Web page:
Asking the right questions

A gripe if you will allow me to rant…

A few days before Christmas 2017 (Yes, I am behind!) I went to an open late drug store to get my son’s prescription filled.

I did, whoops, forget to bring his health card, and my passport.  But, I thought, as I was in line, I am just dropping the ADHD prescription off.  No big deal, right?  Ha!

The pharmacist logged the Rx into the computer, and asked me for identification.  The only credible ID I had was my CNIB National Identification Card.  This card, which is also my bus pass, is legal identification, yet many places do not accept it.  This drug store was one that did not accept it.

He continued to look through his system, I am not sure what the hold up was.  I was very clear that it needed to be generic medicine.  Because it is usually cheaper by $10 to $20.


But the druggist was still trying to find my son on his system, using the information I gave him.  I was sure he was concerned who was getting the Concerta?  Which is a stimulant that affects chemicals in the brain and nerves that contribute to hyperactivity and impulse control.  It helps calm my son down, allows him to focus.  Concerta also has a “street value” and people do sell individual pills.  How much?  I don’t know, nor do I want to know. My point is, perhaps the druggist was thinking that I was a druggie, or that I wanted to sell the med bit by bit, for a tidy profit.

Oh, did I mention that I was conversing with the pharmacist using pen and some paper?  I didn’t have an intervenor with me!   We were writing back and forth!

Until my Mum arrive, and asked me what is the hold up.  I voiced ID and signed my son’s name.  But, the druggist started talking to my mum, and she was plenty mad at him,  Why was he going on and on?  Did he think I was going to sell the med on the street?  His shocked expression show her that he never thought of that.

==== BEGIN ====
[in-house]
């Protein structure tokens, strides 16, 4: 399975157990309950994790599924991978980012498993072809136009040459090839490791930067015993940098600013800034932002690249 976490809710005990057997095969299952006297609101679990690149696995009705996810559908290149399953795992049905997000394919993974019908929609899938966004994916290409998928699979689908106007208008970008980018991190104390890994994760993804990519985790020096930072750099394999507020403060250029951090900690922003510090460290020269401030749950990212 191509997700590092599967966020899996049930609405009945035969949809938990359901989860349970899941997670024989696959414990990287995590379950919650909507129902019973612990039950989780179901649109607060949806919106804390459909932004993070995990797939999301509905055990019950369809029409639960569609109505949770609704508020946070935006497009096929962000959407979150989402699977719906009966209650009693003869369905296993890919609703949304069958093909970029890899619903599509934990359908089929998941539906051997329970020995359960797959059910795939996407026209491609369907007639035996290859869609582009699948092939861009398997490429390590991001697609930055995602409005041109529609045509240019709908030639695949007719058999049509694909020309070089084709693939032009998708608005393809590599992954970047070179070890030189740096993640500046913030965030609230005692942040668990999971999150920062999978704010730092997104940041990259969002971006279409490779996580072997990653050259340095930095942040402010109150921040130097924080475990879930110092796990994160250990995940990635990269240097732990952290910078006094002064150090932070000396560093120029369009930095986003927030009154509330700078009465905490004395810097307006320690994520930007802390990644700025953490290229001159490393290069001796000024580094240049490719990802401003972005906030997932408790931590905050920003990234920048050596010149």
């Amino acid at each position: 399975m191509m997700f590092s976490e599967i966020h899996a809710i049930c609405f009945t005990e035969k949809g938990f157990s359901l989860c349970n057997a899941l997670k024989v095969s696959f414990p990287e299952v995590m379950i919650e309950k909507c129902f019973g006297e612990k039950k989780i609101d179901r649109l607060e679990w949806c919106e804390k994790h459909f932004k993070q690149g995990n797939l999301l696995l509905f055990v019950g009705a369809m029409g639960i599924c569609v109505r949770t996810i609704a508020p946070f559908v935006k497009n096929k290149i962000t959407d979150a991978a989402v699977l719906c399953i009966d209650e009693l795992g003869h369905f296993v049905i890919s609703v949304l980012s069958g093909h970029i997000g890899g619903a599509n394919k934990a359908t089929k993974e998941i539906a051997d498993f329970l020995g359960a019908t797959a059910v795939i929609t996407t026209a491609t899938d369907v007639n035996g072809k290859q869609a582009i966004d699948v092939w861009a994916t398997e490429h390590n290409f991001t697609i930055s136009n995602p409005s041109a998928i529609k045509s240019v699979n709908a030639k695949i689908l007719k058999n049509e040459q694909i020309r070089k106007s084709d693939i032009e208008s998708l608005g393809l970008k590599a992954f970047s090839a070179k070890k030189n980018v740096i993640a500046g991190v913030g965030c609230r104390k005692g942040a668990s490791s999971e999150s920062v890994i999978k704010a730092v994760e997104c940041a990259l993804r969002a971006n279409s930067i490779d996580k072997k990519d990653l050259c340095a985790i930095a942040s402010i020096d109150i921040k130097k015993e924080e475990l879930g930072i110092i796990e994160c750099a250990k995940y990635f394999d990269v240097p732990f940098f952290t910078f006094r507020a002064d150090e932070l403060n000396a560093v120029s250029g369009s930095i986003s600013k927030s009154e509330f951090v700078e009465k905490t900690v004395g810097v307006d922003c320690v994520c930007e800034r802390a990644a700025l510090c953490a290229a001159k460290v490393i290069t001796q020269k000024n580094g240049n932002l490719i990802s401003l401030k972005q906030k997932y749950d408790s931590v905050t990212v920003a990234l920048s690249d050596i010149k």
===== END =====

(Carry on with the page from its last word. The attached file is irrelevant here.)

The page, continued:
Finally he approved the script and away we went.  My mum told me via text that the pharmacist could not find the boy’s file or history on his computer.  Yes, it was a new location.  So my son would be a new client!

Had he asked me that important question, the right question, things would have turned out differently:

“Is this a new order? I cannot find you son in our system.  Thank you.”  He would have written to clarify.  To which I would reply; “Yes it is a new order with a new Rx,” I would have written back!

If he asked that at the start, he would have approached the situation differently.  I bet I would have left without pocketing his pen!

Me telling him “Mew Client” at the start of interaction did not occur to me at any point.

The pharmacist should have been a bit more understanding, more professionally garbed, and more clearly on the pad!

My wife did return to the store and got the completed script.

This situation would have been solved in another way that I hinted above: if I had an intervenor, I would have been more at ease conversing without wasting soo much paper!

Next up: a trip to Service Canada

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